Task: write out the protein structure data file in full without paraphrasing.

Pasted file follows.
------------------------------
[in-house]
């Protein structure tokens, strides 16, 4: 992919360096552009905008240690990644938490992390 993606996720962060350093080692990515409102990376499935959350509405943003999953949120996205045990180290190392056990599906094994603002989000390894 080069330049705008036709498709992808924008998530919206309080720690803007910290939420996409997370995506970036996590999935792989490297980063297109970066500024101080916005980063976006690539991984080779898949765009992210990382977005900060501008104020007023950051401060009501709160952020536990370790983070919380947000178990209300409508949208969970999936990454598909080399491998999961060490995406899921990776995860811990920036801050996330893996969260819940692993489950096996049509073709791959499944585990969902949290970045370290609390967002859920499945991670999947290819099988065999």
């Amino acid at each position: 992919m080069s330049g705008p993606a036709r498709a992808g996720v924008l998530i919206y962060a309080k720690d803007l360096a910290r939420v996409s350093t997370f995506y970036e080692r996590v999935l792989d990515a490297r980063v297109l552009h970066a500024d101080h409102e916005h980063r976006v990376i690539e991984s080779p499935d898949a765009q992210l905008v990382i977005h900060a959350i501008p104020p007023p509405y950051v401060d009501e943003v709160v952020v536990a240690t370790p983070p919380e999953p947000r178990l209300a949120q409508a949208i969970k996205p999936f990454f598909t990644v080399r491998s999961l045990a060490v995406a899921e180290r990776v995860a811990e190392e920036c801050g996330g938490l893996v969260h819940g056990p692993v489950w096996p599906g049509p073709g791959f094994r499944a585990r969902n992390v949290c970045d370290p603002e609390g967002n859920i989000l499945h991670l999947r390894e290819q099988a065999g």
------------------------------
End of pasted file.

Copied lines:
[in-house]
């Protein structure tokens, strides 16, 4: 992919360096552009905008240690990644938490992390 993606996720962060350093080692990515409102990376499935959350509405943003999953949120996205045990180290190392056990599906094994603002989000390894 080069330049705008036709498709992808924008998530919206309080720690803007910290939420996409997370995506970036996590999935792989490297980063297109970066500024101080916005980063976006690539991984080779898949765009992210990382977005900060501008104020007023950051401060009501709160952020536990370790983070919380947000178990209300409508949208969970999936990454598909080399491998999961060490995406899921990776995860811990920036801050996330893996969260819940692993489950096996049509073709791959499944585990969902949290970045370290609390967002859920499945991670999947290819099988065999």
């Amino acid at each position: 992919m080069s330049g705008p993606a036709r498709a992808g996720v924008l998530i919206y962060a309080k720690d803007l360096a910290r939420v996409s350093t997370f995506y970036e080692r996590v999935l792989d990515a490297r980063v297109l552009h970066a500024d101080h409102e916005h980063r976006v990376i690539e991984s080779p499935d898949a765009q992210l905008v990382i977005h900060a959350i501008p104020p007023p509405y950051v401060d009501e943003v709160v952020v536990a240690t370790p983070p919380e999953p947000r178990l209300a949120q409508a949208i969970k996205p999936f990454f598909t990644v080399r491998s999961l045990a060490v995406a899921e180290r990776v995860a811990e190392e920036c801050g996330g938490l893996v969260h819940g056990p692993v489950w096996p599906g049509p073709g791959f094994r499944a585990r969902n992390v949290c970045d370290p603002e609390g967002n859920i989000l499945h991670l999947r390894e290819q099988a065999g």